In other words, your UIM coverage must be higher than the liability coverage of the other driver in the accident for you to be able to collect under your UM/UIM policy. If you buy UM/UIM coverage that is equal to the legal limits for liability insurance, then you will typically not be able to collect anything in UIM. This means that if your UM coverage is minimal you will never be able to use it as underinsured coverage but only as uninsured coverage, which again stresses the importance of having good uninsured motorist coverage adequate the most important asset you have, which is yourself.

Why UM/UIM Coverage Is Underrated

Many drivers underestimate the importance of UM and UIM coverage. When people buy auto insurance, they often think primarily of liability insurance, which is meant to protect other drivers on the road from any accidents caused by the covered driver. However, it is surprisingly rare for clients to think about how best to protect themselves from other drivers.

After all, there is only one of you, and there are millions of other drivers on California roads. The chances that one of them will hit you are far greater than the chances that you will hit any particular one of them.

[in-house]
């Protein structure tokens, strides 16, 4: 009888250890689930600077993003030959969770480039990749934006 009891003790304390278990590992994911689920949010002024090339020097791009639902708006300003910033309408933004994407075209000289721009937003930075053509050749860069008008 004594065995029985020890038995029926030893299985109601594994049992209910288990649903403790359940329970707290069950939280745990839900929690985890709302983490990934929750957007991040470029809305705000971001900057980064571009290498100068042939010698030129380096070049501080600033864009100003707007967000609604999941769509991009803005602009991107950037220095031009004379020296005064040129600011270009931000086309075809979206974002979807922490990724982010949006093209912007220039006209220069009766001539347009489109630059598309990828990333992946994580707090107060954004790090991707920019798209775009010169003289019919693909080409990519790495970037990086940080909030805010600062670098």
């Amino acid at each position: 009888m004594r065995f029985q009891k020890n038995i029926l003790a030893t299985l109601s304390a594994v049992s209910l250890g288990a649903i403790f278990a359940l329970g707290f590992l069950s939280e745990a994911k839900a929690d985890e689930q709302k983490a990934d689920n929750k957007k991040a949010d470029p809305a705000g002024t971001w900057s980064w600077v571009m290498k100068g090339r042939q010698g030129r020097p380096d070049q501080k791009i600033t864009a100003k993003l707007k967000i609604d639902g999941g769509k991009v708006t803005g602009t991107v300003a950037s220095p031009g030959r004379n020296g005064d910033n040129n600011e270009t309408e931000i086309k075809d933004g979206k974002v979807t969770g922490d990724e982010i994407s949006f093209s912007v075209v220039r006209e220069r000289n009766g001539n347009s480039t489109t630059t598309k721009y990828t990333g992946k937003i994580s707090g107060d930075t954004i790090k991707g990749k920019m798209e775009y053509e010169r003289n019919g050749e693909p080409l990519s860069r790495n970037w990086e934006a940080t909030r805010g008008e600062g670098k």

To make matters worse, insurance companies do not typically explain the importance of this type of coverage to their clients.

You’d think that insurance companies would be eager to sell you as much insurance as possible, but in fact, insurance salespeople get paid more for selling a large quantity of insurance policies than they do for selling fewer high-quality ones. As a result, they generally sell customers the cheapest insurance policy possible, which doesn’t typically include UM/UIM coverage.

When you are on the road, protecting the drivers around you is not enough. You need to give some thought to protecting yourself, and that is exactly what UM/UIM coverage is designed to do.

Why UM/UIM Coverage Is Particularly Important in California

Uninsured and underinsured motorist coverage are mandatory for all drivers in a few states, but they are optional in California and you can waive it. Many insurance applicants are not explained that that’s the case and are not even aware that they are waiving this very important coverage. There are a few reasons why this type of coverage is especially important for Californians to have.